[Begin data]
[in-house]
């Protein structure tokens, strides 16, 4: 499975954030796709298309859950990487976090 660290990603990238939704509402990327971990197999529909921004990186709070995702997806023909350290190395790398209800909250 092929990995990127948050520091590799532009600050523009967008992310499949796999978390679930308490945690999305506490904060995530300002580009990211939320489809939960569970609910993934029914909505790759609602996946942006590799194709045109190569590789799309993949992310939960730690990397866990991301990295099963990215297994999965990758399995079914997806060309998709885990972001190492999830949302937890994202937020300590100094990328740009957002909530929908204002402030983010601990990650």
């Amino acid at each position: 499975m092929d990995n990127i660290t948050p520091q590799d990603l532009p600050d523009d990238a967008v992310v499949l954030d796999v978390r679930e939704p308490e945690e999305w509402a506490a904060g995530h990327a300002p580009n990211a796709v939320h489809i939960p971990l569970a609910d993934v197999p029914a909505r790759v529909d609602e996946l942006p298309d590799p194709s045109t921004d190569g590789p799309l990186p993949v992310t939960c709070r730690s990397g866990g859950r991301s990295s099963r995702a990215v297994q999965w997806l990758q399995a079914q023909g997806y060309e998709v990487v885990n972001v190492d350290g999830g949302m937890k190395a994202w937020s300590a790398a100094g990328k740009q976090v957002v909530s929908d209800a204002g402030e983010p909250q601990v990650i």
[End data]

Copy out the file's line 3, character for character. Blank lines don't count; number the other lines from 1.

């Amino acid at each position: 499975m092929d990995n990127i660290t948050p520091q590799d990603l532009p600050d523009d990238a967008v992310v499949l954030d796999v978390r679930e939704p308490e945690e999305w509402a506490a904060g995530h990327a300002p580009n990211a796709v939320h489809i939960p971990l569970a609910d993934v197999p029914a909505r790759v529909d609602e996946l942006p298309d590799p194709s045109t921004d190569g590789p799309l990186p993949v992310t939960c709070r730690s990397g866990g859950r991301s990295s099963r995702a990215v297994q999965w997806l990758q399995a079914q023909g997806y060309e998709v990487v885990n972001v190492d350290g999830g949302m937890k190395a994202w937020s300590a790398a100094g990328k740009q976090v957002v909530s929908d209800a204002g402030e983010p909250q601990v990650i």